In recent years, mule deer populations in Colorado have decreased in several areas on the West Slope. The agency hosted a series of public meetings in 2014, designed to gather input from sportsmen and women and others interested in conserving the species.
The outreach culminated in the development of the West Slope Mule Deer Strategy, a plan consisting of seven components specifically aimed at addressing the decreasing numbers. The Colorado Parks and Wildlife Commission approved the strategy December 2015 and CPW managers recently implemented the plan in May 2016.
Utah and Wyoming are working on similar strategies to address plummeting mule deer numbers in their states.
$500,000 has been allocated initially to implement the strategy and CPW may spend approximately $5 million over the next ten years. These funds will be used for continuing efforts to stop the slide, including monitoring, extensive research and habitat improvement projects.
"We are very determined to keep mule deer number from declining any further," said CPW's Northwest Regional Manager Ron Velarde. "The strategy is very specific in terms of how we will turn this around, but it will take hard work, substantial funding and the support of our sportsmen."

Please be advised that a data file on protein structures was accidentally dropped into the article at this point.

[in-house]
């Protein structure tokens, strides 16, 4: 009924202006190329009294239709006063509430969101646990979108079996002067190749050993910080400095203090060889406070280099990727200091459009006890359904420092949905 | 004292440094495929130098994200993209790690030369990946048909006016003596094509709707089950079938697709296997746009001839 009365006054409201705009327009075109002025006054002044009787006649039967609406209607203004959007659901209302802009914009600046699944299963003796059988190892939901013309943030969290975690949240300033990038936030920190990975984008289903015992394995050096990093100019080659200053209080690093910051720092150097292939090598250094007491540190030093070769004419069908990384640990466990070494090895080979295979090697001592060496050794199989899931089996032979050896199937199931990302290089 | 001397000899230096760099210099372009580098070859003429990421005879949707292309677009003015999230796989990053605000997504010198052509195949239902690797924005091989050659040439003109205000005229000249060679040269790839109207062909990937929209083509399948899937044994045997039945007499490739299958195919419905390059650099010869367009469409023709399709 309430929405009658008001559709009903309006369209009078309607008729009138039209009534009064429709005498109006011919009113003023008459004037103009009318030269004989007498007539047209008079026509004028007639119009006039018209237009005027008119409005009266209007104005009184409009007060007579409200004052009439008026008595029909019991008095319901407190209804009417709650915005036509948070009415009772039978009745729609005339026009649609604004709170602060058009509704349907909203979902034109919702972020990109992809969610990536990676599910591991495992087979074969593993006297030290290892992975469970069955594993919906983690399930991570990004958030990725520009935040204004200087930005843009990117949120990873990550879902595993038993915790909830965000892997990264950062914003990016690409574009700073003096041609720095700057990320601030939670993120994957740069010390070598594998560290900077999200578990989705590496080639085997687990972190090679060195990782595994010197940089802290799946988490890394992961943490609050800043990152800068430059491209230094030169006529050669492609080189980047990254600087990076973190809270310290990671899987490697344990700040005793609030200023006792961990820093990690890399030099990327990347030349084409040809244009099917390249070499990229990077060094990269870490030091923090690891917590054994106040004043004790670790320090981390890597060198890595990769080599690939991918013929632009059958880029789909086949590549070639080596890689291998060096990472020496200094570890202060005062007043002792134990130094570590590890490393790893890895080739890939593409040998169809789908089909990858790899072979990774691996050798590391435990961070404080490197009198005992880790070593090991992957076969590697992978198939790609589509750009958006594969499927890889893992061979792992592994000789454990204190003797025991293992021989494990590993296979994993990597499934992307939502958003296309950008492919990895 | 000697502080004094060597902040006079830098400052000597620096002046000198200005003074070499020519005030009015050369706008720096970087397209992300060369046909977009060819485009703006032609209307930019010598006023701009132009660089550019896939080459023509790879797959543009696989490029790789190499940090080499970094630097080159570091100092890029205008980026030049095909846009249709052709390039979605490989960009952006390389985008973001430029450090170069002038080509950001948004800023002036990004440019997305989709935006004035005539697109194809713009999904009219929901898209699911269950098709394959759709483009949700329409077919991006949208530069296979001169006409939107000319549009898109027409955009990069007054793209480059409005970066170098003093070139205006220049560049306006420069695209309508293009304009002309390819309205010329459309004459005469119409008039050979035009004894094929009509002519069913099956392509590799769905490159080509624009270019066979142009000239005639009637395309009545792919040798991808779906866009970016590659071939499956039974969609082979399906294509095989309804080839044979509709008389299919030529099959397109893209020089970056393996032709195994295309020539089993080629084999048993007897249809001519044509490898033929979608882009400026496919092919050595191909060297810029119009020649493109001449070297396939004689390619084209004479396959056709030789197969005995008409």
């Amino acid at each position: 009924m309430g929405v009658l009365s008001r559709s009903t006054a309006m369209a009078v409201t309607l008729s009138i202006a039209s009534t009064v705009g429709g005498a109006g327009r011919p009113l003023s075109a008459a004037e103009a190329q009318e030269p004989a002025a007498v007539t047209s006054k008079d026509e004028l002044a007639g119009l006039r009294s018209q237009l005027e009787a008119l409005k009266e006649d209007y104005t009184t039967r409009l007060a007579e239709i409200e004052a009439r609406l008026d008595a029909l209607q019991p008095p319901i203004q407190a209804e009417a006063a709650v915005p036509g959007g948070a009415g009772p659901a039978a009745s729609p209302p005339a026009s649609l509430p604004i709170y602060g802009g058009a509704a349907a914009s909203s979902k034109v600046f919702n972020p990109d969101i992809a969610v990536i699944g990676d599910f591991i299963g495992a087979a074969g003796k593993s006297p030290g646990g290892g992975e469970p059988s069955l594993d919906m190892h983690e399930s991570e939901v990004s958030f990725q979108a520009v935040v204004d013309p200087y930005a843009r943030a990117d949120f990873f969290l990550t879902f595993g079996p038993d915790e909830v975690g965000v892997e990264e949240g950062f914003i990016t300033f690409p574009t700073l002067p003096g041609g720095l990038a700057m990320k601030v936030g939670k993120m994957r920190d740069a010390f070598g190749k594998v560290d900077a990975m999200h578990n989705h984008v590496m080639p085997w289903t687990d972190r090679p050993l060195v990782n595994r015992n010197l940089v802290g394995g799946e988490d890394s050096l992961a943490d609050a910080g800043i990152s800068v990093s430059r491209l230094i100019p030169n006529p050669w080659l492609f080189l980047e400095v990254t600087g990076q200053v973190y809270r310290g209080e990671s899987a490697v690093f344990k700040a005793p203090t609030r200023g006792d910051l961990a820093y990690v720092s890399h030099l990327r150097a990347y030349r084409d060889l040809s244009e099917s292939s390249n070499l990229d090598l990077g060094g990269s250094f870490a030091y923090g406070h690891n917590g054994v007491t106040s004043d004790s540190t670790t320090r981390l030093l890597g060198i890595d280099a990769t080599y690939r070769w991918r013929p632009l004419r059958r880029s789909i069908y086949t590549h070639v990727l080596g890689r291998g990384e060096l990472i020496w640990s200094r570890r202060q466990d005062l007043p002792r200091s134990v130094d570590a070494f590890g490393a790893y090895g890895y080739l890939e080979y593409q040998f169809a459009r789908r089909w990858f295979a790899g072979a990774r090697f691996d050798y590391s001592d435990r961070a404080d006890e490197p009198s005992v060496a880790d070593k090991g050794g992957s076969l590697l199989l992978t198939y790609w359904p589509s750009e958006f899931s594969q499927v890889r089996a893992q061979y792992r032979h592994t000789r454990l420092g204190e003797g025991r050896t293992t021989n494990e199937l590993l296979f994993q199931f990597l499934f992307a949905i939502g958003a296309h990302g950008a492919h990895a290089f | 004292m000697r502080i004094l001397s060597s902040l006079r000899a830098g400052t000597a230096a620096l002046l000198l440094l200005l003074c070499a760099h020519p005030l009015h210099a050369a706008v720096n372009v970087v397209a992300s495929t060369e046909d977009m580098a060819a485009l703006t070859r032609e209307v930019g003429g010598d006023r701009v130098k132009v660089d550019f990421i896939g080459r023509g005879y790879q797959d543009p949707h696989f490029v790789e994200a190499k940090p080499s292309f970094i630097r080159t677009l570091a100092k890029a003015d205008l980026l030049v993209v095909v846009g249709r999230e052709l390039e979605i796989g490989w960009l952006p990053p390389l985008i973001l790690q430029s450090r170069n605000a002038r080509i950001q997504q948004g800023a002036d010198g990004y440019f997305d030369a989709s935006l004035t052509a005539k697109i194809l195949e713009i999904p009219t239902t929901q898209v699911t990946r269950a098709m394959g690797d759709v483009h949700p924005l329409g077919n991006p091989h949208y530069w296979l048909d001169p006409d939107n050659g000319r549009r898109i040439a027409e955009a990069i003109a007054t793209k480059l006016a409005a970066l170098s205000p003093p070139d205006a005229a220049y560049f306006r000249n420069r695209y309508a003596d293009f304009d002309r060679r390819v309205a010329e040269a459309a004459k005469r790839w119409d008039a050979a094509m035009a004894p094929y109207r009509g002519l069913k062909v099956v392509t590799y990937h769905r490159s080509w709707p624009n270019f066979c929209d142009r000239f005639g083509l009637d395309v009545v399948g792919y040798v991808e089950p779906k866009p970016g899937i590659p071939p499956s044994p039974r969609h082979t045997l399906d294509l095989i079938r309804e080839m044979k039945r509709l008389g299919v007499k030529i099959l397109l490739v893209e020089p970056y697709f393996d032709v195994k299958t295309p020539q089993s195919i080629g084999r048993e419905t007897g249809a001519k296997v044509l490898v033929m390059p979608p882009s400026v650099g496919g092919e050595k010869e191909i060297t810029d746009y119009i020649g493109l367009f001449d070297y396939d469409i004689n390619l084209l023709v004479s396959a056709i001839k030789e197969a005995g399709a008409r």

Colorado's Mule Deer Story from Colorado Parks & Wildlife on Vimeo.
They’ve got big ears. They bound around on spring-loaded legs. Tourists love to see them. Hunters enjoy the sport they offer and the meat they provide for the table. They live throughout Colorado and are a valuable part of Colorado’s wildlife heritage. They’re mule deer, the iconic deer of the American West. Download a PDF version of The Story of Colorado's Mule Deer.
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TOPIC: Mule Deer Strategy: Summary of Public Input: Julie Shapiro, Brooke Trainum: The Keystone Center. Update provided at the July 2014 Commission Meeting